The most common approach for breast cancer radiation involves adjuvant therapy, delivered after surgery to prevent a tumor from returning. At Johns Hopkins, our highly trained radiation oncologists use a multidisciplinary approach to treat breast cancer as precisely and effectively as possible.
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Our radiation oncologists most commonly use a type of external beam radiation called three-dimensional (3-D) conformal radiation therapy. For this technique, imaging scans are used to create a three-dimensional model of the exact shape and size of the tumor. Then multiple radiation beams are aimed at the tumor shape, sparing nearby healthy tissue.
In some cases, other techniques, such as intensity-modulated radiation therapy (IMRT), may be used. IMRT delivers targeted radiation doses to the tumor site, patterned to match the shape of the tumor through modulating the intensity of the radiation beams.
By using computed tomography (CT) simulation during treatment planning, the oncologist can place the patient in the ideal position for radiation delivery. This also allows the oncologist to distribute an even radiation dose over the breast, ensuring sufficient delivery to target areas while minimizing side effects.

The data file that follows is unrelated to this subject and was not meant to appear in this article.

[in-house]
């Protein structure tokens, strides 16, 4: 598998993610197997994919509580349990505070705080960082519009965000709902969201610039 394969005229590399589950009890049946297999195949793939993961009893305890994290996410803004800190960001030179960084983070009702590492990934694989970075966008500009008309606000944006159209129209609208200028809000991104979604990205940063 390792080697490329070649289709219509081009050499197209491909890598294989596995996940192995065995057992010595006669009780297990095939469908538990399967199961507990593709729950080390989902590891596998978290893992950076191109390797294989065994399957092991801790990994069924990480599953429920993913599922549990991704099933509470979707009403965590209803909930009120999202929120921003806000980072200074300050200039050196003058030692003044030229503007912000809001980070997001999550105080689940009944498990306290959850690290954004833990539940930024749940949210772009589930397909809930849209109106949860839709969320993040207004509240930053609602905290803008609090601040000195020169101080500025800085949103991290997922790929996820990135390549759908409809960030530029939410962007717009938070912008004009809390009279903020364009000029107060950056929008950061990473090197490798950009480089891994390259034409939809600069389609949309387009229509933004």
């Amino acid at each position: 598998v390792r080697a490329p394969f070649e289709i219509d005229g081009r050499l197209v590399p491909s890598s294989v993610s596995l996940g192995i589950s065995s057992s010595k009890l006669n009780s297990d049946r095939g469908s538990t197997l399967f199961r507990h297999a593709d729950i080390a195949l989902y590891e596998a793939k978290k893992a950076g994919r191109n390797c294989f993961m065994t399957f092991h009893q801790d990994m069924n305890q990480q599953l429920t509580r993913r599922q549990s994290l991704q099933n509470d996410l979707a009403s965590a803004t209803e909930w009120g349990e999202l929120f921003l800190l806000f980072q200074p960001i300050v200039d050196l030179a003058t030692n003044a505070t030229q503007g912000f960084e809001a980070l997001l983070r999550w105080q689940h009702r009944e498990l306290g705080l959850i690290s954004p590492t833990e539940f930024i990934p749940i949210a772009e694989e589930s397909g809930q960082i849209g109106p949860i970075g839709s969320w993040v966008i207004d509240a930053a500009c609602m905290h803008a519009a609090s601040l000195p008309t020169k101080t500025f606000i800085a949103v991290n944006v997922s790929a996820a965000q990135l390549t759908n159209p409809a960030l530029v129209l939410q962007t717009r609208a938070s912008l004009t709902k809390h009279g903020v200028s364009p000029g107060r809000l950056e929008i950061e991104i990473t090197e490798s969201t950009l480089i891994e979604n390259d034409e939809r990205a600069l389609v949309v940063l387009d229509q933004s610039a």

Our radiation oncologists treat patients in either the prone (face down) or supine (face up) positions, depending on the clinical scenario and the patient’s anatomy. In some cases, we use a prone breast board to improve the evenness of the radiation dose and protect the patient’s heart and lungs.
When needed, we recommend specific breath-hold techniques for patients with left-sided breast cancer who are being treated in the supine position. These techniques are known to protect the heart during radiation.
We provide the option of using ultraviolet tattoos to permanently mark areas for breast cancer radiation. Patients appreciate the cosmetic benefits of only being able to see the tattoo under ultraviolet light.
Proton Therapy is a form of targeted radiation treatment that uses energy from positively charged particles called protons. Protons very precisely zero in on tumors, delivering most of their cancer-fighting energy directly to cancer cells while minimizing radiation exposure and damage to neighboring healthy tissue and organs. This therapy option reduces the risk of late effects after treatment.
Learn more about our comprehensive Breast Cancer Program at Johns Hopkins.